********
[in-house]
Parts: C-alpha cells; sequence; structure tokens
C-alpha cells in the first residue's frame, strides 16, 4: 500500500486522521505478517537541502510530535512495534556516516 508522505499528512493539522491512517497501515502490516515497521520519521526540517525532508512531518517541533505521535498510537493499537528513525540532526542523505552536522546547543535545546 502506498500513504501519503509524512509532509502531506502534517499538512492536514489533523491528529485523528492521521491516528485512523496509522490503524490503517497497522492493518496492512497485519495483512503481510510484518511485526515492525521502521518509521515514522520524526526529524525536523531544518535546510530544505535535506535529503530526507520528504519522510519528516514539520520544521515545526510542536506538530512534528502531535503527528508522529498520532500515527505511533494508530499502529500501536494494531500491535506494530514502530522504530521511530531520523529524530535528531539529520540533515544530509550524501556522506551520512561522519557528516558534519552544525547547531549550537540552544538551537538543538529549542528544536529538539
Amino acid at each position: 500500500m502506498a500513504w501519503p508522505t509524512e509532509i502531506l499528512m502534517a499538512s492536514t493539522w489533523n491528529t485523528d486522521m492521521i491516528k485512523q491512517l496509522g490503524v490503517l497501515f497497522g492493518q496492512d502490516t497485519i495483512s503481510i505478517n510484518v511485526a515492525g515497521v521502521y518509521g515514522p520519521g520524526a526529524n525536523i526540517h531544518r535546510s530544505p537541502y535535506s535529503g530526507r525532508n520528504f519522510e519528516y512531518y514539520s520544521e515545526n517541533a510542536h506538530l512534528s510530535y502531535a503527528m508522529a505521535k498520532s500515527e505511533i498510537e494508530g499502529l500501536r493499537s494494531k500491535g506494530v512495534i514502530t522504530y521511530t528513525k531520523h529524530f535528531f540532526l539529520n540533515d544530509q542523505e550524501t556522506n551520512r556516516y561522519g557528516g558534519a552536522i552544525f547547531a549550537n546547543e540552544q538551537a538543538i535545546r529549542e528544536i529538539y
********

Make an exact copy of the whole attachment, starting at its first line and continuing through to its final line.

[in-house]
Parts: C-alpha cells; sequence; structure tokens
C-alpha cells in the first residue's frame, strides 16, 4: 500500500486522521505478517537541502510530535512495534556516516 508522505499528512493539522491512517497501515502490516515497521520519521526540517525532508512531518517541533505521535498510537493499537528513525540532526542523505552536522546547543535545546 502506498500513504501519503509524512509532509502531506502534517499538512492536514489533523491528529485523528492521521491516528485512523496509522490503524490503517497497522492493518496492512497485519495483512503481510510484518511485526515492525521502521518509521515514522520524526526529524525536523531544518535546510530544505535535506535529503530526507520528504519522510519528516514539520520544521515545526510542536506538530512534528502531535503527528508522529498520532500515527505511533494508530499502529500501536494494531500491535506494530514502530522504530521511530531520523529524530535528531539529520540533515544530509550524501556522506551520512561522519557528516558534519552544525547547531549550537540552544538551537538543538529549542528544536529538539
Amino acid at each position: 500500500m502506498a500513504w501519503p508522505t509524512e509532509i502531506l499528512m502534517a499538512s492536514t493539522w489533523n491528529t485523528d486522521m492521521i491516528k485512523q491512517l496509522g490503524v490503517l497501515f497497522g492493518q496492512d502490516t497485519i495483512s503481510i505478517n510484518v511485526a515492525g515497521v521502521y518509521g515514522p520519521g520524526a526529524n525536523i526540517h531544518r535546510s530544505p537541502y535535506s535529503g530526507r525532508n520528504f519522510e519528516y512531518y514539520s520544521e515545526n517541533a510542536h506538530l512534528s510530535y502531535a503527528m508522529a505521535k498520532s500515527e505511533i498510537e494508530g499502529l500501536r493499537s494494531k500491535g506494530v512495534i514502530t522504530y521511530t528513525k531520523h529524530f535528531f540532526l539529520n540533515d544530509q542523505e550524501t556522506n551520512r556516516y561522519g557528516g558534519a552536522i552544525f547547531a549550537n546547543e540552544q538551537a538543538i535545546r529549542e528544536i529538539y